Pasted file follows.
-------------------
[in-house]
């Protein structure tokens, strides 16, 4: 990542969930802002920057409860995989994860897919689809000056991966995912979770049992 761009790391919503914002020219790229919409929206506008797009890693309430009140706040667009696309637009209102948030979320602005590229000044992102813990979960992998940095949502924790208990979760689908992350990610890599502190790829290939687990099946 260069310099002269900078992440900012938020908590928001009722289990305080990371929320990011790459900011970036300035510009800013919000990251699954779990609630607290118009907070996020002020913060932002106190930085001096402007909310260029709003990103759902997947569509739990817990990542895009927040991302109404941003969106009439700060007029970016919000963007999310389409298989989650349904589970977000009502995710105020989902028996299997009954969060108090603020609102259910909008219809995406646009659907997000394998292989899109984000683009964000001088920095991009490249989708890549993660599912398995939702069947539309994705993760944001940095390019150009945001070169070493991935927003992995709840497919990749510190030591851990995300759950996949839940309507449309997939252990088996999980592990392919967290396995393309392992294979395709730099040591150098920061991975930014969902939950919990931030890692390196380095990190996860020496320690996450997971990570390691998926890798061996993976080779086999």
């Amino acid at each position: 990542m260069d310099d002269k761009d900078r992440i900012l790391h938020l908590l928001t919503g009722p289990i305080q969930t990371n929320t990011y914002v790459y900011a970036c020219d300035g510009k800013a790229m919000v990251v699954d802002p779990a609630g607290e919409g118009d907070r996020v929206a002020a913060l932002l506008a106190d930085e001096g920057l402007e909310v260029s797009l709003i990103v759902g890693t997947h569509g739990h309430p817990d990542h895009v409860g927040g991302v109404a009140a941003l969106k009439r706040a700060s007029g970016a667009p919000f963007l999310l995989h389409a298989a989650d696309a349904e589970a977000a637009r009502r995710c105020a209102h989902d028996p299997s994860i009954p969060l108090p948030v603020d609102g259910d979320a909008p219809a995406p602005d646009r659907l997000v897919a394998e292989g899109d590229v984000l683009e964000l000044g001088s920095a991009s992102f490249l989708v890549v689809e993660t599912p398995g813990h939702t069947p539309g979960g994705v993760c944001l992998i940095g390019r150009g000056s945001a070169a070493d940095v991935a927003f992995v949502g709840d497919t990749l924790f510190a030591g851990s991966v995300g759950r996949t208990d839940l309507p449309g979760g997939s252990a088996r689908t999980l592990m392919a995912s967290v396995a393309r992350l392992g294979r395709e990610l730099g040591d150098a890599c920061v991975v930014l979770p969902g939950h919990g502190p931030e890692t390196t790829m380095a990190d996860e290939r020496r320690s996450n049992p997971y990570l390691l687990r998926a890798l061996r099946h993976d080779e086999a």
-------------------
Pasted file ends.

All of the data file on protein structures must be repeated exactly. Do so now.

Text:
[in-house]
């Protein structure tokens, strides 16, 4: 990542969930802002920057409860995989994860897919689809000056991966995912979770049992 761009790391919503914002020219790229919409929206506008797009890693309430009140706040667009696309637009209102948030979320602005590229000044992102813990979960992998940095949502924790208990979760689908992350990610890599502190790829290939687990099946 260069310099002269900078992440900012938020908590928001009722289990305080990371929320990011790459900011970036300035510009800013919000990251699954779990609630607290118009907070996020002020913060932002106190930085001096402007909310260029709003990103759902997947569509739990817990990542895009927040991302109404941003969106009439700060007029970016919000963007999310389409298989989650349904589970977000009502995710105020989902028996299997009954969060108090603020609102259910909008219809995406646009659907997000394998292989899109984000683009964000001088920095991009490249989708890549993660599912398995939702069947539309994705993760944001940095390019150009945001070169070493991935927003992995709840497919990749510190030591851990995300759950996949839940309507449309997939252990088996999980592990392919967290396995393309392992294979395709730099040591150098920061991975930014969902939950919990931030890692390196380095990190996860020496320690996450997971990570390691998926890798061996993976080779086999």
């Amino acid at each position: 990542m260069d310099d002269k761009d900078r992440i900012l790391h938020l908590l928001t919503g009722p289990i305080q969930t990371n929320t990011y914002v790459y900011a970036c020219d300035g510009k800013a790229m919000v990251v699954d802002p779990a609630g607290e919409g118009d907070r996020v929206a002020a913060l932002l506008a106190d930085e001096g920057l402007e909310v260029s797009l709003i990103v759902g890693t997947h569509g739990h309430p817990d990542h895009v409860g927040g991302v109404a009140a941003l969106k009439r706040a700060s007029g970016a667009p919000f963007l999310l995989h389409a298989a989650d696309a349904e589970a977000a637009r009502r995710c105020a209102h989902d028996p299997s994860i009954p969060l108090p948030v603020d609102g259910d979320a909008p219809a995406p602005d646009r659907l997000v897919a394998e292989g899109d590229v984000l683009e964000l000044g001088s920095a991009s992102f490249l989708v890549v689809e993660t599912p398995g813990h939702t069947p539309g979960g994705v993760c944001l992998i940095g390019r150009g000056s945001a070169a070493d940095v991935a927003f992995v949502g709840d497919t990749l924790f510190a030591g851990s991966v995300g759950r996949t208990d839940l309507p449309g979760g997939s252990a088996r689908t999980l592990m392919a995912s967290v396995a393309r992350l392992g294979r395709e990610l730099g040591d150098a890599c920061v991975v930014l979770p969902g939950h919990g502190p931030e890692t390196t790829m380095a990190d996860e290939r020496r320690s996450n049992p997971y990570l390691l687990r998926a890798l061996r099946h993976d080779e086999a």